New services will further disseminate across industries, offering new business to a range of financial service providers.
The broader question remains whether the growth in outbound open banking is more likely to be driven by collaboration or regulation. Nonetheless, new services will further disseminate across industries, offering new business to a range of financial service providers.
On the import side, banks become ‘value aggregators’ by incorporating product and services from third-party partners into their own offerings. Doing so helps banks embed themselves in more transactions, from banking services they do not offer to retail, consumer goods purchases, travel and other non-banking services.
Challenger banks like Starling Bank (United Kingdom) and N26 (Germany) are making use of fintech APIs, similar to those of Transfer Wise, to enable convenient cross-border transactions from a mobile app. Rewards and receipt platform Flux has become the first fintech to directly integrate with the Starling marketplace, allowing Starling customers to get itemized billings and automated loyalty points from partner merchants. Spanish giant Santander’s Money Plan app aggregates bank accounts, cards, insurance and investment funds in a single platform, allowing users to better manage their finance. Fintech data aggregators like Yodlee, Fintonic, and Yolt offer comparison platforms for banking, money transfers and utility prices while using collated data and exploring insights to advise on product switching.
Such new interaction models can help ‘importing’ banks rapidly scale their offerings, build customer loyalty, grow new revenue streams and create a single anchor point for a platform-based ecosystem.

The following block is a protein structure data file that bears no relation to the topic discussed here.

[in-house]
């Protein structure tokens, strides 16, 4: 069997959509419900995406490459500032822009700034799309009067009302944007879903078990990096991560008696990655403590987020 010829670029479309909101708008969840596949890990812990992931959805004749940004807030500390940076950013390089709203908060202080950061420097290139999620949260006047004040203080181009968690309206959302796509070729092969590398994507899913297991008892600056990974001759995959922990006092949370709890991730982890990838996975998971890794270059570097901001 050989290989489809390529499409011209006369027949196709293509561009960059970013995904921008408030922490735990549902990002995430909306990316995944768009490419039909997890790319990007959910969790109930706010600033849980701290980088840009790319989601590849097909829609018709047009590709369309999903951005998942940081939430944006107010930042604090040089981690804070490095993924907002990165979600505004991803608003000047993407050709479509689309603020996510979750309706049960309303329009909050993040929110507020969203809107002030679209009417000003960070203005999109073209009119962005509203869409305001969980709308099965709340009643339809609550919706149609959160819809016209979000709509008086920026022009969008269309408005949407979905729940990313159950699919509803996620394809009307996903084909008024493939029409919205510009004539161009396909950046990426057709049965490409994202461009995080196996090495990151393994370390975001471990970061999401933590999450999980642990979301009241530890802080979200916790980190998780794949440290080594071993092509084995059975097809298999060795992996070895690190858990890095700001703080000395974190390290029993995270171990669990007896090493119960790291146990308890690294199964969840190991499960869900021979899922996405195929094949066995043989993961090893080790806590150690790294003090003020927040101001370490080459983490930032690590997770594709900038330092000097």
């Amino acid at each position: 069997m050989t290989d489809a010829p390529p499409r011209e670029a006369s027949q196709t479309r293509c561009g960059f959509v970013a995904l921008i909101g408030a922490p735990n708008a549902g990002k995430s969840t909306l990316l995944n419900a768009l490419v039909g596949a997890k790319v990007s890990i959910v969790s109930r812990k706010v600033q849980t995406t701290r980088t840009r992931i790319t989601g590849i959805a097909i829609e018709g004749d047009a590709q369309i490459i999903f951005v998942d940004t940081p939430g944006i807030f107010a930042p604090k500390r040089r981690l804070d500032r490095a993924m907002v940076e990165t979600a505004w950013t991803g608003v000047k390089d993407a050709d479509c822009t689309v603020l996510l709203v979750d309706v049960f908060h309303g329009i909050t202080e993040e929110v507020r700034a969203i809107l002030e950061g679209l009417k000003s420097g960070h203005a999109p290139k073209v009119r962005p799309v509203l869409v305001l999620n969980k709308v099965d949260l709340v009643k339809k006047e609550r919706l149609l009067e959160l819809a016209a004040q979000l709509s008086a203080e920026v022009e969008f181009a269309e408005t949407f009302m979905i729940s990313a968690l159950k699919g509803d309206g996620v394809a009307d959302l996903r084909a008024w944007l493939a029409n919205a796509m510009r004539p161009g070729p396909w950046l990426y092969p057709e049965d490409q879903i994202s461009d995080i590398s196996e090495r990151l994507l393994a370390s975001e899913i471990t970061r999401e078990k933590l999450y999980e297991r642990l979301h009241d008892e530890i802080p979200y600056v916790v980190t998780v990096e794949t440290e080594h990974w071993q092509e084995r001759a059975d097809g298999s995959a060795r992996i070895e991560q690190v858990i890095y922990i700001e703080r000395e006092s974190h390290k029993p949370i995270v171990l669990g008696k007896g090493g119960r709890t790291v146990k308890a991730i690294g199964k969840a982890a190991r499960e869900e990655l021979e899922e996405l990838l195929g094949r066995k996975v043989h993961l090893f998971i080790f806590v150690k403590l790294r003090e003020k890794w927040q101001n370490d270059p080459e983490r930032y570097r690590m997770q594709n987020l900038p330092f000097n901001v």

A new Dutch Golden Age for banking?
Will traditional banks withstand the pressure of new market entrants and challenger banks? Can they reinvent themselves and become modern-day Dutch traders? While each side of this trade paradigm can offer significant opportunities to European banks, it must be emphasized that the largest value creation lies for banks in leveraging both the export and import flows and mastering this bilateral trade. Revisiting the Dutch traders, this could mean banks ‘exporting’ capabilities where they have a competitive advantage and enhance their reach, and ‘importing’ new value propositions from others to scale their offerings, thereby enabling an ‘open’ market.
Such effectively designed ecosystems can create value for all partners involved, including the bank, third parties and customers and akin to the Dutch Golden Age can propel a paradigm shift in banking. It is not an easy task. Banks will have to navigate through challenger banks and digital giants, like Alibaba, Amazon, Apple, Google, or Samsung, and a complex world of bilateral exports and imports. Steer towards open banking opportunities rather than approaching it as threats. Thrive and strengthen your customer franchises and brand by maintaining a defined culture, and growing business through open collaboration with the world beyond financial services.
Steer towards open banking opportunities rather than approaching it as threats.
More information needed? Stay ahead of the curve by reading our latest thinking: The Brave New World of Open Banking.